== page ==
Try Something Different: Iraqi WTO Membership

♠ Posted by Emmanuel in ,,, at 3/08/2009 10:39:00 AM
What's a petrostate to do when oil is not quite so dear? It is with great interest that I note Iraq's trade minister wants to hasten Iraqi WTO membership. For a country that was on the verge of--if not actually engaged in--civil war, this is quite a turnaround--or at least some say. Skeptics view the lull in violence as a temporary ploy tacitly agreed to by warring factions to speed up American departure. Once that happens, all bets are off as they again vie for turf. Since Iraqi officialdom is a decidedly more optimistic lot (outwardly at least), let's consider their motives. Although the subprime debacle has wiped Iraq off the headline pages, it may be driving Iraq to seek WTO membership nonetheless.

This Reuters article suggests Iraq wants to safeguard oil exports during a time when it's being badly hit by the over $100 fall in the price of a barrel. In this version, Iraq needs to ensure a remunerative oil price to afford basic state functions such as paying police, maintaining roads, and ensuring electric power. There's also the matter of creating jobs to arrest civil unrest:
Iraq, whose plans to rebuild after years of war have been undermined by a collapse in oil prices, could get a boost from joining the World Trade Organisation (WTO), a top official said. "Iraq has all the components to be able to accede" to the Geneva-based multilateral body, Trade Minister Abdul Falah al-Sudany said in a statement after a meeting with U.S. officials in Baghdad.

Violence has dropped sharply in Iraq, but Prime Minister Nuri al-Maliki's government is increasingly alarmed about the impact of a drop in oil prices on plans to provide essential services and create jobs. The price of oil, which accounts for more than 90 percent of government revenues, has fallen by more than $100 from a record $147 per barrel last July.

A steady stream of oil dollars will be key to paying police, paving streets, boosting power supplies -- all crucial to ensuring Iraq does not return to the horrific violence of the years since the 2003 U.S.-led invasion. According to the WTO, Iraq applied to WTO membership in 2004, and the last meeting of a working group on joining it was held in April 2008.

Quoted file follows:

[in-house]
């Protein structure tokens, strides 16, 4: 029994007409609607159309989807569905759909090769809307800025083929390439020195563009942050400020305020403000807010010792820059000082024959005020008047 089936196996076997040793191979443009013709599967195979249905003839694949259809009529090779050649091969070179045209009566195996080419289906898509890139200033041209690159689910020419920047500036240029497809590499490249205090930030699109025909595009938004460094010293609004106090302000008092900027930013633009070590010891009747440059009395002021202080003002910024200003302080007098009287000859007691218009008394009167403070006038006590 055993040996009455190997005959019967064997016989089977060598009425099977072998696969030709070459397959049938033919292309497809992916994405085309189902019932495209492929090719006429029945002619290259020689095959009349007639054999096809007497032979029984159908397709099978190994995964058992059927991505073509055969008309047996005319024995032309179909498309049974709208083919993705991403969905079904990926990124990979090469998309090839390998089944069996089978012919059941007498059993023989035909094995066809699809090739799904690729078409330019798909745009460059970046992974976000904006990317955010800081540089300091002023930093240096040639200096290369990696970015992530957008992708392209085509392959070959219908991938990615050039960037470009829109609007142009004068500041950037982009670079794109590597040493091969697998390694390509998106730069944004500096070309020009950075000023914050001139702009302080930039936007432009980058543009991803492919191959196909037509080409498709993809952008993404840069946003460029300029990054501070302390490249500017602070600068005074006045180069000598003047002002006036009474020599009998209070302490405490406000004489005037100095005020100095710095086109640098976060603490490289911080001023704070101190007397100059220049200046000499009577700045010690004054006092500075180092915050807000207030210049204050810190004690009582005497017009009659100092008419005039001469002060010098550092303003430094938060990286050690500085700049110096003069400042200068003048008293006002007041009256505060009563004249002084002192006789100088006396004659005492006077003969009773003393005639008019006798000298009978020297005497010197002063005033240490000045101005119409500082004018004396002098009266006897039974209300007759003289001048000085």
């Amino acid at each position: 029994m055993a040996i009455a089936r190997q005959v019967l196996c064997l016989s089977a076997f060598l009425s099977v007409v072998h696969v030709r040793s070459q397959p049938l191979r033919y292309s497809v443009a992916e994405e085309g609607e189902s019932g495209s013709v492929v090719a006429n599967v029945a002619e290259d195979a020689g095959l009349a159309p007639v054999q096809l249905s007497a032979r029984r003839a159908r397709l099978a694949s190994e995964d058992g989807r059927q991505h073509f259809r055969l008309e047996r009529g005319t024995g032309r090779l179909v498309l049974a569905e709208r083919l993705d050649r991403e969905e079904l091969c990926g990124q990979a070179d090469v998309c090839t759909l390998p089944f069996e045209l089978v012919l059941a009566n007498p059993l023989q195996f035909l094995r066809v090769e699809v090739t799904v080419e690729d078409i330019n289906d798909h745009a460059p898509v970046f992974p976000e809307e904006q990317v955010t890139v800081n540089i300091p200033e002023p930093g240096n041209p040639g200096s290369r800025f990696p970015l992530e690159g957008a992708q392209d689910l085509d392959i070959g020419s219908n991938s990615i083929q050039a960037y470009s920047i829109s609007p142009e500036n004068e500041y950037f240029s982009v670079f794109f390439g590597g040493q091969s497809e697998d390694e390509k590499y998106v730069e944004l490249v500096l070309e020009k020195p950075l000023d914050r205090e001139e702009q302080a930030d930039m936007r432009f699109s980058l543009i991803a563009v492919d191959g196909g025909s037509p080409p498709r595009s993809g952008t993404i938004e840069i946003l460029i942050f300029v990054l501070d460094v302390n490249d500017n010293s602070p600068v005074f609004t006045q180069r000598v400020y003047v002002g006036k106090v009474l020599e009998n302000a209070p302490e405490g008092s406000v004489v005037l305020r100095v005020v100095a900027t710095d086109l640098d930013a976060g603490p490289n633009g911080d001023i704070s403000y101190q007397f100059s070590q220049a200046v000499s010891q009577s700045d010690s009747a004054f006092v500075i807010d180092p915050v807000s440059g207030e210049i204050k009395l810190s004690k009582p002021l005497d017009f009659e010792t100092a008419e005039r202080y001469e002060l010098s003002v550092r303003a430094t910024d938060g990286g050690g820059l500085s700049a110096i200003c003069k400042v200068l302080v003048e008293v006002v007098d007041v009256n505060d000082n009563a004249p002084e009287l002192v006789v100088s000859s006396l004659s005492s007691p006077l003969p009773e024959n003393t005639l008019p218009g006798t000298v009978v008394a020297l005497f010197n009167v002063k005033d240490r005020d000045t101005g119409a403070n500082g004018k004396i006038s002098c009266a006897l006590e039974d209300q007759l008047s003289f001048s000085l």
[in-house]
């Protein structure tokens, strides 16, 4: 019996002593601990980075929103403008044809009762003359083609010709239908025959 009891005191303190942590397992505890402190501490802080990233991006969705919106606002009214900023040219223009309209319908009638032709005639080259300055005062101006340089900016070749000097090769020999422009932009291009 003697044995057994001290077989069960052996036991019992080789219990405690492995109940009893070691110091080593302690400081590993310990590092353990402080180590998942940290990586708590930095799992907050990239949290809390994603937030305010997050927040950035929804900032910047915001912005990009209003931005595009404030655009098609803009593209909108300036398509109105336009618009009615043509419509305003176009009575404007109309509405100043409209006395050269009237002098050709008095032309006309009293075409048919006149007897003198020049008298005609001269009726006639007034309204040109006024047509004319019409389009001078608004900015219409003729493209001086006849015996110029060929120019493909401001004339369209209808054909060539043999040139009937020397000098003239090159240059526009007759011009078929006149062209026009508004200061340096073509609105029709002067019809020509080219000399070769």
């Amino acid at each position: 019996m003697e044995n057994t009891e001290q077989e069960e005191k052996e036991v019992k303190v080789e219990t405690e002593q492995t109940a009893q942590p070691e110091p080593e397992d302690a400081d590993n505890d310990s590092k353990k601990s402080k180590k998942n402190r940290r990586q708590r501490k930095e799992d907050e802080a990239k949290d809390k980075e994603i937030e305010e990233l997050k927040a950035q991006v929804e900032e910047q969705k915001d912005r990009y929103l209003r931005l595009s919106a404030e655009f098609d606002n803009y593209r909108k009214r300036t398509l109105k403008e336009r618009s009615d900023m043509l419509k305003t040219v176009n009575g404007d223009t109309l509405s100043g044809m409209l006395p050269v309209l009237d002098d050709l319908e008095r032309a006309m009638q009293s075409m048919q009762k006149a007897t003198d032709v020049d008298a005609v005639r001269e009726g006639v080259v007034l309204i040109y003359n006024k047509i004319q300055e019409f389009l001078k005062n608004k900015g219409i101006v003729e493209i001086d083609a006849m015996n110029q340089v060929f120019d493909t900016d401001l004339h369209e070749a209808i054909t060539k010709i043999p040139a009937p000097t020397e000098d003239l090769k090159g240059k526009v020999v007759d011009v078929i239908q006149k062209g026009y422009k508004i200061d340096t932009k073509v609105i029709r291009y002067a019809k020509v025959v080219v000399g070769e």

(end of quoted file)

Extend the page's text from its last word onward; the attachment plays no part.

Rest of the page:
Surely, I understand the part about (relative) economic prosperity being central to Iraq's security. However, I doubt whether safeguarding oil revenues is what's compelling Iraq to join the WTO. If a higher price of oil is what Iraq wants, then it's better of arguing for lower production targets in OPEC. That Afghanistan and Iraq established accession working parties at the same time is indicative of American influence. Yet, Iraq seems keener at the current time. Instead of what Reuters suggests, I believe that WTO membership is aimed at old-fashioned portfolio diversification by Iraq branching into other industries rather than concentrating further on oil exports.

What other industries can Iraq offer? The fertile crescent which allowed many civilizations to thrive between the Tigris and Euphrates is largely no more. So, scratch agriculture. Off the top of my head, then, I come up with tourism. Iraq occupies territory known as a cradle of civilization. As such, it contains plentiful important architectural sites such as the Babylonian ruins and ziggurats in Ur, Nineveh, and Nimrud. Religious tourism is growing given numerous pilgrimage sites, though accommodation is not up to par. Indeed, religious fervor may still be a travel requirement at the current time, though one hopes that improvements allow more secular motivations to flourish. You also have the macabre phenomenon of disaster tourism. The Iraq invasion offers many opportunities here, from Saddam Hussein's palace to the bridge where they hung American military contractors. It is difficult to foresee what sort of industries the Iraqis can come up with to pick up the slack from oil exports, but it does indicate a willingness to explore other opportunities even if they're not entirely clear at the moment.

If you're of the opinion that it's just a temporary lull in oil prices, then maybe pressures on diversification should ease pretty soon.